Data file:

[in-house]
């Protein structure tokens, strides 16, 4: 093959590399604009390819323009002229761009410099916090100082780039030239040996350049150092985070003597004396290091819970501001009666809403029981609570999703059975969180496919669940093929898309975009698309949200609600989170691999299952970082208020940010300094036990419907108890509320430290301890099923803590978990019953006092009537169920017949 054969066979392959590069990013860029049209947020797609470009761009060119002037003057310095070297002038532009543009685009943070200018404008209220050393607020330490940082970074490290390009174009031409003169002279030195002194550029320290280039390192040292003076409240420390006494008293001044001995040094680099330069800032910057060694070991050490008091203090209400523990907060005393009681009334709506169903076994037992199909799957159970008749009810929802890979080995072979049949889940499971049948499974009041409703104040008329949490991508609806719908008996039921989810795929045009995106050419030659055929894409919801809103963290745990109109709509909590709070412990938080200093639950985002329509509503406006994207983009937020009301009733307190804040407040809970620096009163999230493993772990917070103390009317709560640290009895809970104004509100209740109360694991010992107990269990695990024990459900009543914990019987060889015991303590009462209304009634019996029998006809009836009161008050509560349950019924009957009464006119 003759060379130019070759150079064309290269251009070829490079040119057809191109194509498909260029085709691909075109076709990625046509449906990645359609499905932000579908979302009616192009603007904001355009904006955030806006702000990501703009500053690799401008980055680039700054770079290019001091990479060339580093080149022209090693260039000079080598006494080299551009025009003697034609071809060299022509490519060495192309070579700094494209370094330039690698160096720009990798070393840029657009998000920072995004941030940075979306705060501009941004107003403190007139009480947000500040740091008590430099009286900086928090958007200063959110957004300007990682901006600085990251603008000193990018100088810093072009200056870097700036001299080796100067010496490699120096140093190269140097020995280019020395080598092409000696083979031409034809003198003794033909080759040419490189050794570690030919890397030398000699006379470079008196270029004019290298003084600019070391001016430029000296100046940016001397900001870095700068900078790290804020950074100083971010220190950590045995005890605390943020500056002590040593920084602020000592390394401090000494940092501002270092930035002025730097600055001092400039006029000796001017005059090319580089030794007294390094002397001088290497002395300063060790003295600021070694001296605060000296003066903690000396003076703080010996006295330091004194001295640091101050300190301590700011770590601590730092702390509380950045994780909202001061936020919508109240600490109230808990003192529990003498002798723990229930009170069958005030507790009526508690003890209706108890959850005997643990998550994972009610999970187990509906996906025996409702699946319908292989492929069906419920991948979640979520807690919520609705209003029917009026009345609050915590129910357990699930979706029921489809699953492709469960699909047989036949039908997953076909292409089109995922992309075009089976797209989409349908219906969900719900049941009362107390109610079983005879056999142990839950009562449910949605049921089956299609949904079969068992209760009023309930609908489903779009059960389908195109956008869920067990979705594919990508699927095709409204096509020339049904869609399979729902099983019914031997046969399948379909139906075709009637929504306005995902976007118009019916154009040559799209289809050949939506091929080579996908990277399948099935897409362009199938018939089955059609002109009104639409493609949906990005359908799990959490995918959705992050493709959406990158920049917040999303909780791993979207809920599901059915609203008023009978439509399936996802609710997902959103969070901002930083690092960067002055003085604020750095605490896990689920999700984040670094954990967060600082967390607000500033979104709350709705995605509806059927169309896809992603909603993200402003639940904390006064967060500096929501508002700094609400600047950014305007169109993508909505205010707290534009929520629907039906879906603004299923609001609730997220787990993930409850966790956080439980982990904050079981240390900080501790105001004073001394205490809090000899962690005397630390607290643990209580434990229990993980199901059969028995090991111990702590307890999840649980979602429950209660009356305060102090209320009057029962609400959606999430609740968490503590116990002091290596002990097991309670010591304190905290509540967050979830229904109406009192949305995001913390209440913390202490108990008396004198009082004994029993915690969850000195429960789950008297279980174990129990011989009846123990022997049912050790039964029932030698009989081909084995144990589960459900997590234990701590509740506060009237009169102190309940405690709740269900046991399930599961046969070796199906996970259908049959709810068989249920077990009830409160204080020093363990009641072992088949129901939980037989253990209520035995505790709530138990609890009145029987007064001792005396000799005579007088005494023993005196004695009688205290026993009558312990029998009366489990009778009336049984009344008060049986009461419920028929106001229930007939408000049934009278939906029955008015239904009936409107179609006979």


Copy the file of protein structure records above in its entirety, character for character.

[in-house]
């Protein structure tokens, strides 16, 4: 093959590399604009390819323009002229761009410099916090100082780039030239040996350049150092985070003597004396290091819970501001009666809403029981609570999703059975969180496919669940093929898309975009698309949200609600989170691999299952970082208020940010300094036990419907108890509320430290301890099923803590978990019953006092009537169920017949 054969066979392959590069990013860029049209947020797609470009761009060119002037003057310095070297002038532009543009685009943070200018404008209220050393607020330490940082970074490290390009174009031409003169002279030195002194550029320290280039390192040292003076409240420390006494008293001044001995040094680099330069800032910057060694070991050490008091203090209400523990907060005393009681009334709506169903076994037992199909799957159970008749009810929802890979080995072979049949889940499971049948499974009041409703104040008329949490991508609806719908008996039921989810795929045009995106050419030659055929894409919801809103963290745990109109709509909590709070412990938080200093639950985002329509509503406006994207983009937020009301009733307190804040407040809970620096009163999230493993772990917070103390009317709560640290009895809970104004509100209740109360694991010992107990269990695990024990459900009543914990019987060889015991303590009462209304009634019996029998006809009836009161008050509560349950019924009957009464006119 003759060379130019070759150079064309290269251009070829490079040119057809191109194509498909260029085709691909075109076709990625046509449906990645359609499905932000579908979302009616192009603007904001355009904006955030806006702000990501703009500053690799401008980055680039700054770079290019001091990479060339580093080149022209090693260039000079080598006494080299551009025009003697034609071809060299022509490519060495192309070579700094494209370094330039690698160096720009990798070393840029657009998000920072995004941030940075979306705060501009941004107003403190007139009480947000500040740091008590430099009286900086928090958007200063959110957004300007990682901006600085990251603008000193990018100088810093072009200056870097700036001299080796100067010496490699120096140093190269140097020995280019020395080598092409000696083979031409034809003198003794033909080759040419490189050794570690030919890397030398000699006379470079008196270029004019290298003084600019070391001016430029000296100046940016001397900001870095700068900078790290804020950074100083971010220190950590045995005890605390943020500056002590040593920084602020000592390394401090000494940092501002270092930035002025730097600055001092400039006029000796001017005059090319580089030794007294390094002397001088290497002395300063060790003295600021070694001296605060000296003066903690000396003076703080010996006295330091004194001295640091101050300190301590700011770590601590730092702390509380950045994780909202001061936020919508109240600490109230808990003192529990003498002798723990229930009170069958005030507790009526508690003890209706108890959850005997643990998550994972009610999970187990509906996906025996409702699946319908292989492929069906419920991948979640979520807690919520609705209003029917009026009345609050915590129910357990699930979706029921489809699953492709469960699909047989036949039908997953076909292409089109995922992309075009089976797209989409349908219906969900719900049941009362107390109610079983005879056999142990839950009562449910949605049921089956299609949904079969068992209760009023309930609908489903779009059960389908195109956008869920067990979705594919990508699927095709409204096509020339049904869609399979729902099983019914031997046969399948379909139906075709009637929504306005995902976007118009019916154009040559799209289809050949939506091929080579996908990277399948099935897409362009199938018939089955059609002109009104639409493609949906990005359908799990959490995918959705992050493709959406990158920049917040999303909780791993979207809920599901059915609203008023009978439509399936996802609710997902959103969070901002930083690092960067002055003085604020750095605490896990689920999700984040670094954990967060600082967390607000500033979104709350709705995605509806059927169309896809992603909603993200402003639940904390006064967060500096929501508002700094609400600047950014305007169109993508909505205010707290534009929520629907039906879906603004299923609001609730997220787990993930409850966790956080439980982990904050079981240390900080501790105001004073001394205490809090000899962690005397630390607290643990209580434990229990993980199901059969028995090991111990702590307890999840649980979602429950209660009356305060102090209320009057029962609400959606999430609740968490503590116990002091290596002990097991309670010591304190905290509540967050979830229904109406009192949305995001913390209440913390202490108990008396004198009082004994029993915690969850000195429960789950008297279980174990129990011989009846123990022997049912050790039964029932030698009989081909084995144990589960459900997590234990701590509740506060009237009169102190309940405690709740269900046991399930599961046969070796199906996970259908049959709810068989249920077990009830409160204080020093363990009641072992088949129901939980037989253990209520035995505790709530138990609890009145029987007064001792005396000799005579007088005494023993005196004695009688205290026993009558312990029998009366489990009778009336049984009344008060049986009461419920028929106001229930007939408000049934009278939906029955008015239904009936409107179609006979």